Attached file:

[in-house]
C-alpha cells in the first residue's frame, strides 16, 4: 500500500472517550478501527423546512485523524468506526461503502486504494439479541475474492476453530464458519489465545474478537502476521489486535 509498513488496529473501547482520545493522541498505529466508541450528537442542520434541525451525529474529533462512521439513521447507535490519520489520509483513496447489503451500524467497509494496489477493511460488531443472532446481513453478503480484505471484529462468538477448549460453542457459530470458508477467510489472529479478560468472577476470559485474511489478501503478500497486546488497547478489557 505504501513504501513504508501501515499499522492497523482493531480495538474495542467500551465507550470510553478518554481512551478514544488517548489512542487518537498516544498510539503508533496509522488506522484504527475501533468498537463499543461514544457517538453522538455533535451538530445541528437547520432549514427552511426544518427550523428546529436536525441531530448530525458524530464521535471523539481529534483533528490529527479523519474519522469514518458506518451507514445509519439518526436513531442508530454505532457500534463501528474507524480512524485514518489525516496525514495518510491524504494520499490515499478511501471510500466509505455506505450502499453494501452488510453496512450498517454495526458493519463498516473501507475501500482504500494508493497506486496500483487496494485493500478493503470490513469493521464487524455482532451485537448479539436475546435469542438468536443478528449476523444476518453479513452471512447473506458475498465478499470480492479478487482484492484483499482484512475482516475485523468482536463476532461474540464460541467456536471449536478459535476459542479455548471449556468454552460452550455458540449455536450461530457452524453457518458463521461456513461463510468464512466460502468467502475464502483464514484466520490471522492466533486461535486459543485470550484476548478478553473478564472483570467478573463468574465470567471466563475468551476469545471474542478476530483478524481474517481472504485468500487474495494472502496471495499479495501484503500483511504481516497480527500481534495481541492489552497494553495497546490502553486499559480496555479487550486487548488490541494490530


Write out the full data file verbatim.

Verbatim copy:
[in-house]
C-alpha cells in the first residue's frame, strides 16, 4: 500500500472517550478501527423546512485523524468506526461503502486504494439479541475474492476453530464458519489465545474478537502476521489486535 509498513488496529473501547482520545493522541498505529466508541450528537442542520434541525451525529474529533462512521439513521447507535490519520489520509483513496447489503451500524467497509494496489477493511460488531443472532446481513453478503480484505471484529462468538477448549460453542457459530470458508477467510489472529479478560468472577476470559485474511489478501503478500497486546488497547478489557 505504501513504501513504508501501515499499522492497523482493531480495538474495542467500551465507550470510553478518554481512551478514544488517548489512542487518537498516544498510539503508533496509522488506522484504527475501533468498537463499543461514544457517538453522538455533535451538530445541528437547520432549514427552511426544518427550523428546529436536525441531530448530525458524530464521535471523539481529534483533528490529527479523519474519522469514518458506518451507514445509519439518526436513531442508530454505532457500534463501528474507524480512524485514518489525516496525514495518510491524504494520499490515499478511501471510500466509505455506505450502499453494501452488510453496512450498517454495526458493519463498516473501507475501500482504500494508493497506486496500483487496494485493500478493503470490513469493521464487524455482532451485537448479539436475546435469542438468536443478528449476523444476518453479513452471512447473506458475498465478499470480492479478487482484492484483499482484512475482516475485523468482536463476532461474540464460541467456536471449536478459535476459542479455548471449556468454552460452550455458540449455536450461530457452524453457518458463521461456513461463510468464512466460502468467502475464502483464514484466520490471522492466533486461535486459543485470550484476548478478553473478564472483570467478573463468574465470567471466563475468551476469545471474542478476530483478524481474517481472504485468500487474495494472502496471495499479495501484503500483511504481516497480527500481534495481541492489552497494553495497546490502553486499559480496555479487550486487548488490541494490530